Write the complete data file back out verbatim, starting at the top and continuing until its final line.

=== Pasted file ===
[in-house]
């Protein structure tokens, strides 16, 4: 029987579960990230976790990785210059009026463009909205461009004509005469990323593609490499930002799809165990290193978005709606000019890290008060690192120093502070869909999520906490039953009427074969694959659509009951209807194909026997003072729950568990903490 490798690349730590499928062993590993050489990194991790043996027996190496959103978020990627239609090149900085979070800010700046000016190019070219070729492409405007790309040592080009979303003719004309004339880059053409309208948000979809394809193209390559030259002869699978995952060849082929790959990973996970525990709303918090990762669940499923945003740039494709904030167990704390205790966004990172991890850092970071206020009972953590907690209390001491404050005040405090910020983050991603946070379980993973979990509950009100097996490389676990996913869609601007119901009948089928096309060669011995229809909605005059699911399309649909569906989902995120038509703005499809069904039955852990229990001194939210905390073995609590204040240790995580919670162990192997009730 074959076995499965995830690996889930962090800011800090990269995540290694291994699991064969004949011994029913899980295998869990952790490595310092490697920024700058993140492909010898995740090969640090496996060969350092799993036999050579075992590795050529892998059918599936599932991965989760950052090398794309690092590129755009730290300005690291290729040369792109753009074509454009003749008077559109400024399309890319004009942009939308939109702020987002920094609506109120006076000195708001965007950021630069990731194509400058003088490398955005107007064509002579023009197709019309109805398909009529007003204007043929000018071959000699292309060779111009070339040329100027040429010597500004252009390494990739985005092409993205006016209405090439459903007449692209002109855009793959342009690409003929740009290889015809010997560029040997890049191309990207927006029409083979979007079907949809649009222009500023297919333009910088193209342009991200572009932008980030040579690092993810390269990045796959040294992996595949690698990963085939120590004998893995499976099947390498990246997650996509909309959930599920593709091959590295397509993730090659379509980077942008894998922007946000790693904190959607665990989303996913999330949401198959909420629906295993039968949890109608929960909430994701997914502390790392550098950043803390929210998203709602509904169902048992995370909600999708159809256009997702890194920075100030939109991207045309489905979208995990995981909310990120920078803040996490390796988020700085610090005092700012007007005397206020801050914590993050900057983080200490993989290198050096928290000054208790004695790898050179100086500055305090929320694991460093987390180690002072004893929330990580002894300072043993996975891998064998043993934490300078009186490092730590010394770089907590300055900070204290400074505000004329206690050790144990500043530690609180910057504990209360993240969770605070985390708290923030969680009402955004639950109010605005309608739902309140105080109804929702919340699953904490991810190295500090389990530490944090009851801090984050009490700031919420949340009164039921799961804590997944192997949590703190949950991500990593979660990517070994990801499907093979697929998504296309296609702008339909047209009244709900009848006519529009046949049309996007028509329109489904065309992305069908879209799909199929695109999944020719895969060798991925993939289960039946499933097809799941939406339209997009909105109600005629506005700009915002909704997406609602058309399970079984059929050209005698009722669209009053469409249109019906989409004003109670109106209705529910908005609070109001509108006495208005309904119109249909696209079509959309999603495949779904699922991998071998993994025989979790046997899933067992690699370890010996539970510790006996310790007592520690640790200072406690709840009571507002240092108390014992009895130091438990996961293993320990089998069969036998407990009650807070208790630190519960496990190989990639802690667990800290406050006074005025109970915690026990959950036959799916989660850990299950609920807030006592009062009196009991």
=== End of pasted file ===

[in-house]
């Protein structure tokens, strides 16, 4: 029987579960990230976790990785210059009026463009909205461009004509005469990323593609490499930002799809165990290193978005709606000019890290008060690192120093502070869909999520906490039953009427074969694959659509009951209807194909026997003072729950568990903490 490798690349730590499928062993590993050489990194991790043996027996190496959103978020990627239609090149900085979070800010700046000016190019070219070729492409405007790309040592080009979303003719004309004339880059053409309208948000979809394809193209390559030259002869699978995952060849082929790959990973996970525990709303918090990762669940499923945003740039494709904030167990704390205790966004990172991890850092970071206020009972953590907690209390001491404050005040405090910020983050991603946070379980993973979990509950009100097996490389676990996913869609601007119901009948089928096309060669011995229809909605005059699911399309649909569906989902995120038509703005499809069904039955852990229990001194939210905390073995609590204040240790995580919670162990192997009730 074959076995499965995830690996889930962090800011800090990269995540290694291994699991064969004949011994029913899980295998869990952790490595310092490697920024700058993140492909010898995740090969640090496996060969350092799993036999050579075992590795050529892998059918599936599932991965989760950052090398794309690092590129755009730290300005690291290729040369792109753009074509454009003749008077559109400024399309890319004009942009939308939109702020987002920094609506109120006076000195708001965007950021630069990731194509400058003088490398955005107007064509002579023009197709019309109805398909009529007003204007043929000018071959000699292309060779111009070339040329100027040429010597500004252009390494990739985005092409993205006016209405090439459903007449692209002109855009793959342009690409003929740009290889015809010997560029040997890049191309990207927006029409083979979007079907949809649009222009500023297919333009910088193209342009991200572009932008980030040579690092993810390269990045796959040294992996595949690698990963085939120590004998893995499976099947390498990246997650996509909309959930599920593709091959590295397509993730090659379509980077942008894998922007946000790693904190959607665990989303996913999330949401198959909420629906295993039968949890109608929960909430994701997914502390790392550098950043803390929210998203709602509904169902048992995370909600999708159809256009997702890194920075100030939109991207045309489905979208995990995981909310990120920078803040996490390796988020700085610090005092700012007007005397206020801050914590993050900057983080200490993989290198050096928290000054208790004695790898050179100086500055305090929320694991460093987390180690002072004893929330990580002894300072043993996975891998064998043993934490300078009186490092730590010394770089907590300055900070204290400074505000004329206690050790144990500043530690609180910057504990209360993240969770605070985390708290923030969680009402955004639950109010605005309608739902309140105080109804929702919340699953904490991810190295500090389990530490944090009851801090984050009490700031919420949340009164039921799961804590997944192997949590703190949950991500990593979660990517070994990801499907093979697929998504296309296609702008339909047209009244709900009848006519529009046949049309996007028509329109489904065309992305069908879209799909199929695109999944020719895969060798991925993939289960039946499933097809799941939406339209997009909105109600005629506005700009915002909704997406609602058309399970079984059929050209005698009722669209009053469409249109019906989409004003109670109106209705529910908005609070109001509108006495208005309904119109249909696209079509959309999603495949779904699922991998071998993994025989979790046997899933067992690699370890010996539970510790006996310790007592520690640790200072406690709840009571507002240092108390014992009895130091438990996961293993320990089998069969036998407990009650807070208790630190519960496990190989990639802690667990800290406050006074005025109970915690026990959950036959799916989660850990299950609920807030006592009062009196009991």